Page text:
High Five: January 2011

News and notes from around the Blue Ridge

1. Big on Bigfoot – Troy, N.C.

People willing to ignore the critics, and shell out $300, will get the chance of a lifetime: to wander around the North Carolina woods at night with a 70-year-old searching for…Bigfoot. Michael Greene has heard Bigfoot in the woods surrounding his home, caught his likeness with a thermal imager, and even bravely tempted him into his camp with a jar of Skippy. Greene, now an “expert,” will lead a sold out, four-day hunt through the woods just south of Uwharrie National Forest.

2. Pooper Scoop – Fairfax, Va.

Dog walkers, rejoice! A Virginia jury has found Kimberly Zakrzewski not guilty of violating a pooper scooper law in Fairfax, Va. Neighbor Virginia Cornell dialed the police claiming Zakrzewski neglected to clean up the business left behind by the Westie-bichon frise mix she was looking after. Following a review of photos of the alleged “violation,” the jury heard from the dog’s owner, who stated the doodoo in question was much too large to belong to her “wittle sweetie pie Baxter-Waxter.” After 20 minutes of deliberation, the jury agreed.

3. Tire Pyre – Columbia, S.C.

Authorities discovered a mass dump of used car tires in South Carolina so big it is visible from space. The pile of nearly 250,000 tires covers 50 acres in rural Calhoun County, S.C. The maximum penalty the guilty party could incur locally is a $475 littering ticket. Luckily, due to the extreme environmental hazard of the pile—including mosquitoes in festering rain water—the case was taken up by the Department of Health and Environmental Control, which can levy hefty fines and jail time. They recently issued indictments against George Brown of Easley, and the tires are set to be recycled by a Florida company (hopefully into 250,000 tire swings for the kiddos.)

4. Teach a Man to Fish… – Richland, PA

Limestone Springs Preserve faced a slippery situation when their inventory went out with the wash, literally. Flooding in eastern Pennsylvania caused the preserve’s quarry to overflow, sending their stock of rainbow trout into nearby rivers. Workers in wetsuits also flooded the rivers attempting to bait the freed fish and scoop them up with nets. Limestone estimates that $400,000 worth of trout (that’s a lotta fish!) made a break for it during the flooding, which also caused millions of dollars in damage. Unfortunately for the preserve, word of the jailbreak spread quickly. Fishermen from around the region flocked to the area in their own attempt to “rescue” the fish—right into the frying pan.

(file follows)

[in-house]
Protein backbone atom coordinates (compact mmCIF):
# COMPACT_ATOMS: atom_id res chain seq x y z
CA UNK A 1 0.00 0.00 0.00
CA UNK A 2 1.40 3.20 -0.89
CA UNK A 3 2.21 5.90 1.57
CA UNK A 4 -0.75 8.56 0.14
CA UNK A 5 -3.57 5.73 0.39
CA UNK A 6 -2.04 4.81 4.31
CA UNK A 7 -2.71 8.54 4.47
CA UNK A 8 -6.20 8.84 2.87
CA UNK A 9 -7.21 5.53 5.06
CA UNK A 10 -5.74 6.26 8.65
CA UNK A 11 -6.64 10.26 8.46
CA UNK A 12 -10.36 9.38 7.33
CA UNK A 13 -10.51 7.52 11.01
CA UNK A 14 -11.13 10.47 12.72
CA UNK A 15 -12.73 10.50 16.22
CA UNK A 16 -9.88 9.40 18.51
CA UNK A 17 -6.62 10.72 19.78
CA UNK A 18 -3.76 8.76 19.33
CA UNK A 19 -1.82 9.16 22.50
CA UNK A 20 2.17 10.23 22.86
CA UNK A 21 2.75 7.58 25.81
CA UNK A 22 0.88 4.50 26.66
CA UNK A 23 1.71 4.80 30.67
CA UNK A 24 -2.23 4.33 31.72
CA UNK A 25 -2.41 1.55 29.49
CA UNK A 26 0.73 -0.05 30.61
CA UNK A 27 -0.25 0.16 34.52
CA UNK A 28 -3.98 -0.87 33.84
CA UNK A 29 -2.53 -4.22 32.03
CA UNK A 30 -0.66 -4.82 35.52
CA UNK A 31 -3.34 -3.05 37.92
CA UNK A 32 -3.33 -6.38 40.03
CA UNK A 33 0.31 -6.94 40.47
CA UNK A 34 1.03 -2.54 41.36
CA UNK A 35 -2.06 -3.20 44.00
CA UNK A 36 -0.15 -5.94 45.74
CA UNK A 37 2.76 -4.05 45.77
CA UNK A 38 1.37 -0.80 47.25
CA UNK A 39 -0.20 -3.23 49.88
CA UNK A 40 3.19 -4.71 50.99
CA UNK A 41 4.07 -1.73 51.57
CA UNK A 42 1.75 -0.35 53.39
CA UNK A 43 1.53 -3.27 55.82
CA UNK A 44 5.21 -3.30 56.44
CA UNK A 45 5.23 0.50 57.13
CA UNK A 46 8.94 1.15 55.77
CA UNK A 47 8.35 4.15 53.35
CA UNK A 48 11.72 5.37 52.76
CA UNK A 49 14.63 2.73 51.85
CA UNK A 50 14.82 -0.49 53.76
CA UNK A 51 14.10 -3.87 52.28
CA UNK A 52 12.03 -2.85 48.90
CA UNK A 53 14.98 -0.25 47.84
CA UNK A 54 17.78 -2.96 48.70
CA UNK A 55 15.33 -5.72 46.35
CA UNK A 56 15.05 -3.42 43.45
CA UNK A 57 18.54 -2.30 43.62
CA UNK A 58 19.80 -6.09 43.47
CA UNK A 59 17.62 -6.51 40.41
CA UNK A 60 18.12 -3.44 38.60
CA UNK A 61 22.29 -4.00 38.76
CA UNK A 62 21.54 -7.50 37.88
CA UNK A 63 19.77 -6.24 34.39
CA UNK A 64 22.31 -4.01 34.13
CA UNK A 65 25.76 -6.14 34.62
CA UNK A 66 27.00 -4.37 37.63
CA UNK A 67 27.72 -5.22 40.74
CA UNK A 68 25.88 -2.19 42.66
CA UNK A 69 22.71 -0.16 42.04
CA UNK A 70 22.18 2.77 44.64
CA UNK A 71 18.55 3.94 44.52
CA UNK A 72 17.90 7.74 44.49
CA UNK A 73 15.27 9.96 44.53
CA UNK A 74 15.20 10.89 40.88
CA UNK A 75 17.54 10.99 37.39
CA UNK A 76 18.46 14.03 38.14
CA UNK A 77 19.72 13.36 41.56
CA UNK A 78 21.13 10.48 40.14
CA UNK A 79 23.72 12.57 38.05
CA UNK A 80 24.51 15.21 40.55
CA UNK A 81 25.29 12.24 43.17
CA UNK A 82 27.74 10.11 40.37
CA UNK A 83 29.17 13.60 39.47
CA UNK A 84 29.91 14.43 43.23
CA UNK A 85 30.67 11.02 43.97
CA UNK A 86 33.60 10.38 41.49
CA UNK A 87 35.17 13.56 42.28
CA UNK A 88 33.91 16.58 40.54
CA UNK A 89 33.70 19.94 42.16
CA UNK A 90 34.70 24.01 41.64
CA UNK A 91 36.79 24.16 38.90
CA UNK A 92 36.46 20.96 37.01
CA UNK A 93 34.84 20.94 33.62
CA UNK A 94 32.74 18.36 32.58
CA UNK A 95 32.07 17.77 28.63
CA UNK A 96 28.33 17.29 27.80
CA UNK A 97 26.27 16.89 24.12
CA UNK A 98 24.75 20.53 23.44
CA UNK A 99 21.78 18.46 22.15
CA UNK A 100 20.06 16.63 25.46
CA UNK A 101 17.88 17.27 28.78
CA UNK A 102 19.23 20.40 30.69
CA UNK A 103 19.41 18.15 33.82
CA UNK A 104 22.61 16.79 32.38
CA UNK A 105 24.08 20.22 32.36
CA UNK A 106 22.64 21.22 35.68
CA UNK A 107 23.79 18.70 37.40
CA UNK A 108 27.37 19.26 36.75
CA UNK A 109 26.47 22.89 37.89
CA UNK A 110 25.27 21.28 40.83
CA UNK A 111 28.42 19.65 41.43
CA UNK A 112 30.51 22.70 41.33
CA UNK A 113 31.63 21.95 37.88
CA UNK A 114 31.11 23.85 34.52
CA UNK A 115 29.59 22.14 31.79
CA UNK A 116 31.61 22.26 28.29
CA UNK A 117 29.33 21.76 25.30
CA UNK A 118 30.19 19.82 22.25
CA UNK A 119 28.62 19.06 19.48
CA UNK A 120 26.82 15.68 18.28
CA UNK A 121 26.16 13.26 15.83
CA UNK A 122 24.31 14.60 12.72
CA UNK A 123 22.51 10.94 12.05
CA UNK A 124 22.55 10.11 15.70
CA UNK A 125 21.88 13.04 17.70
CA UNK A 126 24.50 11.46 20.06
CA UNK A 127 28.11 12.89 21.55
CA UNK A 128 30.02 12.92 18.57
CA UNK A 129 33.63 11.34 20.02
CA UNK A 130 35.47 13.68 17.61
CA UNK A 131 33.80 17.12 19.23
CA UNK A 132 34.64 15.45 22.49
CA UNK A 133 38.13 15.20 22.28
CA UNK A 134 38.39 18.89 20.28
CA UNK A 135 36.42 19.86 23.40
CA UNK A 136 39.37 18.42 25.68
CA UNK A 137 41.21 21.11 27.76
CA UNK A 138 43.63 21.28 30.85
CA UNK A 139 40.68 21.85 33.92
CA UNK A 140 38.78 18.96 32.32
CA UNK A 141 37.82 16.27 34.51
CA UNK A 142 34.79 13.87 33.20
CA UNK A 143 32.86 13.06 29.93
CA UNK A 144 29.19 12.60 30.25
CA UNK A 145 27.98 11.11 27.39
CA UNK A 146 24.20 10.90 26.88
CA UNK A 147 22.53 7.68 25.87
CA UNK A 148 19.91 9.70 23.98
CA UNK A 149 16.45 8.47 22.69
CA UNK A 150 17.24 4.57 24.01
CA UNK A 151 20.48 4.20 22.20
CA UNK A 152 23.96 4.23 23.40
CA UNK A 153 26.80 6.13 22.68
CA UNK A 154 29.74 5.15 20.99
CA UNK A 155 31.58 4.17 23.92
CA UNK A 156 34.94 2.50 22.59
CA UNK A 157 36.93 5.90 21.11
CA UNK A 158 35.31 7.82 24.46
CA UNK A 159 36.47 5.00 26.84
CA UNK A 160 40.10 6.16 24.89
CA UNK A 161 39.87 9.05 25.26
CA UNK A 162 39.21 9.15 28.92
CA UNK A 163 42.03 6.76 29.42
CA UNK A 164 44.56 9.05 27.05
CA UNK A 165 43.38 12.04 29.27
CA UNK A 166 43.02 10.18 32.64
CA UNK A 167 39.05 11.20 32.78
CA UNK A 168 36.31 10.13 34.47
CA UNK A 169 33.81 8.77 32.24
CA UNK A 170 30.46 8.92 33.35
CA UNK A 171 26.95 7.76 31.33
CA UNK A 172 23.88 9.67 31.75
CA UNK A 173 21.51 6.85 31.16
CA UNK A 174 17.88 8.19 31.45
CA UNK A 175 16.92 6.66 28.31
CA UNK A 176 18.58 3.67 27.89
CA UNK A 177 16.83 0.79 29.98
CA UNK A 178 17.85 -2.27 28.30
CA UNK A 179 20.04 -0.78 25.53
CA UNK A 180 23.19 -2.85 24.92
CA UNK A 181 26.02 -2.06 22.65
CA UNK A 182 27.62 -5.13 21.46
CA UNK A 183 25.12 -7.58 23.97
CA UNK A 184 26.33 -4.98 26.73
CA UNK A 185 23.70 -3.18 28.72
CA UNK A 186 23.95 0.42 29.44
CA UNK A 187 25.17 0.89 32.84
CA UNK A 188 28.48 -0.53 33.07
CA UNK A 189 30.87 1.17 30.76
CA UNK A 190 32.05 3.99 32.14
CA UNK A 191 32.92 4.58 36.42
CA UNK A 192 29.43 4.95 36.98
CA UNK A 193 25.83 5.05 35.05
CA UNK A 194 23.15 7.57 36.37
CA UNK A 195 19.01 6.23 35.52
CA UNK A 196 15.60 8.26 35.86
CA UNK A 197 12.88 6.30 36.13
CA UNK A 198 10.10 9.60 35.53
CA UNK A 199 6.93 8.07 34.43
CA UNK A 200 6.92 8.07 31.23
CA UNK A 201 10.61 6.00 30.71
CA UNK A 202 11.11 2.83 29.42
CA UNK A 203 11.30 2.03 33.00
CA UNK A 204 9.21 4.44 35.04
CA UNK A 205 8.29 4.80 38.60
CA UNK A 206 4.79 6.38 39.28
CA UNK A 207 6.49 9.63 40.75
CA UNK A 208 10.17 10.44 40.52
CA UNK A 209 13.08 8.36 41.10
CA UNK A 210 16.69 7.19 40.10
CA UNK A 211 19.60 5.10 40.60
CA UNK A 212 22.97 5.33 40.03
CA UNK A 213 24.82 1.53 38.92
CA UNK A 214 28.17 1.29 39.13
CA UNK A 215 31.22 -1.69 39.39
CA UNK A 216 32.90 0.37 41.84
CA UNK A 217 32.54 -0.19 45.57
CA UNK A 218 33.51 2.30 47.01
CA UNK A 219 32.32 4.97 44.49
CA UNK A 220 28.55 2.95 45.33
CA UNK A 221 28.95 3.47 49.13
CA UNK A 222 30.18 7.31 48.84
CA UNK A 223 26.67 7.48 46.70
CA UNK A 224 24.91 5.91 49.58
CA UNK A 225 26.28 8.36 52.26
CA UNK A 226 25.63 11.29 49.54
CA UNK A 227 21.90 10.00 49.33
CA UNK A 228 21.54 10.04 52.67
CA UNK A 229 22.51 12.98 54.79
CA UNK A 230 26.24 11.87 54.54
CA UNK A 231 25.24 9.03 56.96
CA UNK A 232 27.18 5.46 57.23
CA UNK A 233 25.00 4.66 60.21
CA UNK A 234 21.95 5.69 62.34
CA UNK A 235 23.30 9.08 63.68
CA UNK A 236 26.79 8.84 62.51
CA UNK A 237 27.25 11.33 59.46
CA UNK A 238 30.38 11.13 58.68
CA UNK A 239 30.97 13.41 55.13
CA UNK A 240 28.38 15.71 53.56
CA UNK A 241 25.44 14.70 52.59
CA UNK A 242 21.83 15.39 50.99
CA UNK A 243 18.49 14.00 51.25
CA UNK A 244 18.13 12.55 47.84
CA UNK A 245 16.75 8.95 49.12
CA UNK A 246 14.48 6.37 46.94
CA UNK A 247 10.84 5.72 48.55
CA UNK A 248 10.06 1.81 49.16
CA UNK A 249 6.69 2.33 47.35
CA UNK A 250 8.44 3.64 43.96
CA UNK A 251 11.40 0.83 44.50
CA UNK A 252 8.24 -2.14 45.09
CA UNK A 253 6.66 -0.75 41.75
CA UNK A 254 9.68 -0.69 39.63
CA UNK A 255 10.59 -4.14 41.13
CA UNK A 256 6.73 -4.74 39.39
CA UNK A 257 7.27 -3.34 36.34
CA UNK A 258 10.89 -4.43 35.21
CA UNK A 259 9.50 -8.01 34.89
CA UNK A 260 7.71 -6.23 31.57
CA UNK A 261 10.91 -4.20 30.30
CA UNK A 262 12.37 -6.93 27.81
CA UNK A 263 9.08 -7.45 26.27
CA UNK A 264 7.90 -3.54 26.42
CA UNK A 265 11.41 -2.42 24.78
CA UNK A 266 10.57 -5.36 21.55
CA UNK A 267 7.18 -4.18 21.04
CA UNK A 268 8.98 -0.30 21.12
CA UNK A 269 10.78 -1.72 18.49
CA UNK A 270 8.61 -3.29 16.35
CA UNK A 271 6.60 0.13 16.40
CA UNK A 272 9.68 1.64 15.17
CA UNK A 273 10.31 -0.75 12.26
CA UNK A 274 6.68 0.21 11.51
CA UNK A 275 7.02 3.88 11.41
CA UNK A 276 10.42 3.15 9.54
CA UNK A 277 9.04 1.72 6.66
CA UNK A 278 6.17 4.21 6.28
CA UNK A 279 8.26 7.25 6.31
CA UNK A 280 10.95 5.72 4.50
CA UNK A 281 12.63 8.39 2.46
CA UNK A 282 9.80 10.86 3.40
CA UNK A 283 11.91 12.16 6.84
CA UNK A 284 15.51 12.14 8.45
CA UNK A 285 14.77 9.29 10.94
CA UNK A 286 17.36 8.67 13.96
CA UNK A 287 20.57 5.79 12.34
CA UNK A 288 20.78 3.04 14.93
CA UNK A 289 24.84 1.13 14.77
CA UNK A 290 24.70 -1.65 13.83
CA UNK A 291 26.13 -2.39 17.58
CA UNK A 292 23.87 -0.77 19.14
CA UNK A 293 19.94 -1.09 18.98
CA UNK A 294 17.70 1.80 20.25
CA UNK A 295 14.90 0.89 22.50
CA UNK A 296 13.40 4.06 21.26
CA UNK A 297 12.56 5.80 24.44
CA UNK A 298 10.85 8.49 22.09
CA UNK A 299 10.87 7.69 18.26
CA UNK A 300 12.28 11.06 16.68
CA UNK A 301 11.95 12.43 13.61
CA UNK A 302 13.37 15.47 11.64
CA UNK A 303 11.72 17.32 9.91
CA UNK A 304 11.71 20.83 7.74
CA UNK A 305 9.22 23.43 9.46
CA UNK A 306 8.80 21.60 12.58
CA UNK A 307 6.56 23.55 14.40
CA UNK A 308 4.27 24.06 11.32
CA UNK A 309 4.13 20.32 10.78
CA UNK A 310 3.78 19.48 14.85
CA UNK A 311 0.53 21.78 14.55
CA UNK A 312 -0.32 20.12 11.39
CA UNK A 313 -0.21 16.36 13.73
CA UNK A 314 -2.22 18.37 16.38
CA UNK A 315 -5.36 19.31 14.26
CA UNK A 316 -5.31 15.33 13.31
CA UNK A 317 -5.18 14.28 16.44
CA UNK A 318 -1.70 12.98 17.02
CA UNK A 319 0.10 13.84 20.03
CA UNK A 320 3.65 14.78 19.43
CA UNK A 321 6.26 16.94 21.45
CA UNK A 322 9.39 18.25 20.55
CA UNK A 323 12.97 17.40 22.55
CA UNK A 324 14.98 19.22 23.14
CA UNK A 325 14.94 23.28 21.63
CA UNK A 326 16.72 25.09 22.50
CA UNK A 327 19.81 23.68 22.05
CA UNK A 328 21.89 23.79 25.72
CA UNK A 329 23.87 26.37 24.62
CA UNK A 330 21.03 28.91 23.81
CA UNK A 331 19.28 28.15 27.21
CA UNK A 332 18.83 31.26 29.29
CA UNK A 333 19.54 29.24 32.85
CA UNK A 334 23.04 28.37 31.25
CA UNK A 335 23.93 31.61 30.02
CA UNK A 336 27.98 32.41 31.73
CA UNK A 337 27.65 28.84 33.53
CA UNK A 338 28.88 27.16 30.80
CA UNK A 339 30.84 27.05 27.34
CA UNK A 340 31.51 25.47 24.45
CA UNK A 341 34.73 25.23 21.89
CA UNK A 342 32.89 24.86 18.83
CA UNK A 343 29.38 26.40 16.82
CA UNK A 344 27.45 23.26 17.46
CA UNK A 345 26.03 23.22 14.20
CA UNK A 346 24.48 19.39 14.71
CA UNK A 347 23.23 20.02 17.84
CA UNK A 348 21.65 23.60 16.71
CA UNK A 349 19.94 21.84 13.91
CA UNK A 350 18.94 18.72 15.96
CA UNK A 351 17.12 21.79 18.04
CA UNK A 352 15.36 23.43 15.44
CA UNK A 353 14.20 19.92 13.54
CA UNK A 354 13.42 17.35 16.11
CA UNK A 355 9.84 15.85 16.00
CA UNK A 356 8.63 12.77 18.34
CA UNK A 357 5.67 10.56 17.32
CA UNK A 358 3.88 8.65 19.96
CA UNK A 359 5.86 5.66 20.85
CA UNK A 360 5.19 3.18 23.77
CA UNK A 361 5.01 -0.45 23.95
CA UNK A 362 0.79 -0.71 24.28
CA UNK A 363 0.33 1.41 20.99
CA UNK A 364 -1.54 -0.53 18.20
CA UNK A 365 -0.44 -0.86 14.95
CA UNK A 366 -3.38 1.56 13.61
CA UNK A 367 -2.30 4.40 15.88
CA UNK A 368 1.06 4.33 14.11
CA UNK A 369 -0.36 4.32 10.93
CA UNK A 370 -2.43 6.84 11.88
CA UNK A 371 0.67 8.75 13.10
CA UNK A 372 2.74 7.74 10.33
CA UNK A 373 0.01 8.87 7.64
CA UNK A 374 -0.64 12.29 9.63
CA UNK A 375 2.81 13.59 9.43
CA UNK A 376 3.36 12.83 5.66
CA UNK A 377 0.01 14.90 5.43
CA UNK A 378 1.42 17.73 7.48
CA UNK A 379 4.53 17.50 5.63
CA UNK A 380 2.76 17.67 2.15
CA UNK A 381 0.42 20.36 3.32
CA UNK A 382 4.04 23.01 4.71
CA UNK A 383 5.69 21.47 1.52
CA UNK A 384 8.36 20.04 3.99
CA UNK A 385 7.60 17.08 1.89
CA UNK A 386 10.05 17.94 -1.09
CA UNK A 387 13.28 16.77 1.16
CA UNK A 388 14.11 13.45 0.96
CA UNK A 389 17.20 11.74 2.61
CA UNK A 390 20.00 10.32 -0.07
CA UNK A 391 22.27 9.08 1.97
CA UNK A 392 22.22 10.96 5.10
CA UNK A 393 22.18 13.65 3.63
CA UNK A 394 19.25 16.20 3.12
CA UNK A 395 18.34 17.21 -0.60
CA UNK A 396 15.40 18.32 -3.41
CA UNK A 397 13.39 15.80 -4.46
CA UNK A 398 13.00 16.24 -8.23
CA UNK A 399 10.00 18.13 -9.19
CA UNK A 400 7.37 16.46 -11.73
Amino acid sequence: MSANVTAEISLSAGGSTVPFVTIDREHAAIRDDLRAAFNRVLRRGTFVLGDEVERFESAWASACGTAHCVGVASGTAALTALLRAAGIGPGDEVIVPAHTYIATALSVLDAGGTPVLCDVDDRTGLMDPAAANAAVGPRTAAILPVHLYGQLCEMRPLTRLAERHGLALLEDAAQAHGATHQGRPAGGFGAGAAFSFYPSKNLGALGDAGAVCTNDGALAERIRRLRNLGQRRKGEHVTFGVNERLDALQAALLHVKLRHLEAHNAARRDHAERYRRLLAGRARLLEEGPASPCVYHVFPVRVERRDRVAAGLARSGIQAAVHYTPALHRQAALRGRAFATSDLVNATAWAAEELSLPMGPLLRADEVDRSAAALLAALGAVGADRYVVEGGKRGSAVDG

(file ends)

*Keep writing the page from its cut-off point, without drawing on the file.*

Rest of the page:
5. Bird Battle – Elkins, W.Va.

Nearly 500 migratory songbirds were found dead at a wind turbine farm, but their demise was not caused by the spinning blades of the windmills. No, it was because someone left the lights on. The birds became disoriented in heavy fog by the lights left on overnight at the facility and circled like moths to the flame until they became exhausted and perished or flew into the building. This is not the first incident involving migratory birds, foggy conditions, and overnight lights; a similar incident was reported at a high school down the road in 2010. The benefits of renewable energy are undeniable, and the solutions are in the works, but in the meantime, can someone please hit the lights on the way out?

Beyond the Blue Ridge

Baby on Board

27-year-old Amber Miller crossed the finish line of the Chicago Marathon in 6:25, then gave birth a few hours later to a baby girl named June. This was actually June’s second 26.2 mile finish, as mommy also ran the Wisconsin Marathon while pregnant in May, giving baby June bragging rights over one-year-old brother Caleb, who only got one marathon under his umbilical.

Distance Persistence

100-year-old Fauja Singh, known as the Turbaned Tornado, completed the Toronto Waterfront Marathon, in just over 8 hours, rocking a “Sikhs in the City” shirt and an impressive white beard.

East Rock Bottom

Two Yale University students were charged with second-degree reckless endangerment and violating a city ordinance when they attempted to free-climb East Rock in New Haven, Conn. Without rope, helmets or climbing shoes, Peter Kaufman and Sarah Maslin attempted to scale the wall, but Maslin got stuck half way and had to be rescued by firefighters.

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